Useful Representations of Log Audio Frequency Spectrum

  1. Hi everyone,

    So I'm trying to basically generate a list of numbers between 20 and 20,000 (Hz) in log space that will give good resolution to parts of the audio spectrum that matter! After all that is the point of using log scale for frequency in the first place.

    The list generator I have at this point gives very fine resolution between 20 and 100 Hz, and when it gets closer to 20kHz, it's counting by the thousands. A good audio log scale should expand the lows and compress the highs, but not to this degree! What I'm doing is unaltered "log," I believe. Here's exactly what my code looks like:

    top = 20000
    bottom = 20
    bands = 12

    loop i from 0 to bands
    nextBand = 10^((i/bands)*log10(top-bottom+1))-1+bottom;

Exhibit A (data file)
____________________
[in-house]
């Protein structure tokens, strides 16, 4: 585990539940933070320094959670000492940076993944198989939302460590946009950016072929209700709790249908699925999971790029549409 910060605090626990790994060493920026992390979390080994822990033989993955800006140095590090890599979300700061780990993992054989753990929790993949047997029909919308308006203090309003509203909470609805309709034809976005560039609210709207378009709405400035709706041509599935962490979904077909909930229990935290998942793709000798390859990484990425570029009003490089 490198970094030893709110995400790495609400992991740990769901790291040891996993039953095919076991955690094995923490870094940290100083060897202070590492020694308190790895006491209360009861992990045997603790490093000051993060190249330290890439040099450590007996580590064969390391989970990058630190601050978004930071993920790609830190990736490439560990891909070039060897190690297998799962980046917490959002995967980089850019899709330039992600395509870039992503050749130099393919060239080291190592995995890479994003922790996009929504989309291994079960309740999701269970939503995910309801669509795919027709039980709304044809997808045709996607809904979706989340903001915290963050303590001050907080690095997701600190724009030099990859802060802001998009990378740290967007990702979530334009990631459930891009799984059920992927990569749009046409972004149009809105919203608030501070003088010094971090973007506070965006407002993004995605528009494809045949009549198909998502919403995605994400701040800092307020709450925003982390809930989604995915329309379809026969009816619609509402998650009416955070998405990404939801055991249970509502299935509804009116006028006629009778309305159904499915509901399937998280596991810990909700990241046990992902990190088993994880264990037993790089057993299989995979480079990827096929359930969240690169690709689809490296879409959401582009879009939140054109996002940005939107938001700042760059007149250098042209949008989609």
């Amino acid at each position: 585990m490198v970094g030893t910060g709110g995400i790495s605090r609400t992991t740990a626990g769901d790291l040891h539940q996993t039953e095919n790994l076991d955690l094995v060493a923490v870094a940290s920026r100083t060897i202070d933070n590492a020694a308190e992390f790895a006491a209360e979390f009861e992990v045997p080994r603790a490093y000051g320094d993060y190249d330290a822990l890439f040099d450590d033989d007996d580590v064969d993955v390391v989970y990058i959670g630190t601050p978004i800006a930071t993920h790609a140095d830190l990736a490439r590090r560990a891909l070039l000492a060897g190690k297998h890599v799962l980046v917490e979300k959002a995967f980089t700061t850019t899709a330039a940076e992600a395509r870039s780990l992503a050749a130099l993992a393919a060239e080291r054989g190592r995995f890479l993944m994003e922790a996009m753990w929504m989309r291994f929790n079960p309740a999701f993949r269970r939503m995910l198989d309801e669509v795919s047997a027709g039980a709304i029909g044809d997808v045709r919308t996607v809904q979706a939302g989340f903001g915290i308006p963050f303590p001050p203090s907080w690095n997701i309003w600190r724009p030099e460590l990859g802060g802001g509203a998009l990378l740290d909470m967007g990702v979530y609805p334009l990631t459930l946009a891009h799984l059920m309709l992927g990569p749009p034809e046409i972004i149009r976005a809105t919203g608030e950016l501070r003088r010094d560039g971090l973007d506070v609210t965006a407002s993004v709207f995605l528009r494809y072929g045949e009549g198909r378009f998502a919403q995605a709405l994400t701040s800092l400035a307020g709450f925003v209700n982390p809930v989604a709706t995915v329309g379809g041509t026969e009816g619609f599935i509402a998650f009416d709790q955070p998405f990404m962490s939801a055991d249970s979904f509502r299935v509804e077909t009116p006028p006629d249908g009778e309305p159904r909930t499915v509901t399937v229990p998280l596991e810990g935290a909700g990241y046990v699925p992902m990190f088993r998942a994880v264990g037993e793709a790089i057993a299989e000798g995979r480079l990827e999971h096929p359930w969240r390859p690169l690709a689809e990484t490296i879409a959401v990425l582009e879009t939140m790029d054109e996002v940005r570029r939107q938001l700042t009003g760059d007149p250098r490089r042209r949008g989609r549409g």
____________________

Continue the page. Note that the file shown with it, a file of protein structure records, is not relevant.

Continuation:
save the new frequency value to the list...
    end loop

    The result:

    20, 21, 24, 30, 46, 80, 160, 341, 755, 1699, 3854, 8773, 20000.

    In practice I will use many more bands. When I use 400 bands (a reasonable use case), I get 96 of them in the 20's! That is way too many. So if straight logarithmic scale is not what's normally used, then what is? I noticed pictures of Adobe Audition's spectral analyzer on Google Images had scales that seemed approximately logarithmic but expanded more in the middle than regular log.

    Anyone know about this?
    Thanks, Elwood
     
  2. jcsd
  3. I know I keep harping on and on, but it seems more likely that in fact the Adobe Audition scale is completely unrelated to an actual log function. I've never met a log function that does not hug the y-axis (thus give very fine resolution - small frequency steps) from 0 out to, say, 1. This is what gives the unwanted fine resolution in the lower frequencies. Therefore a mathematical log is not a foolproof choice to present audio data. Instead, probably, Audition splines a curve over a couple points.

    It does resemple log space, but not down close to zero.

    Any thoughts?
     
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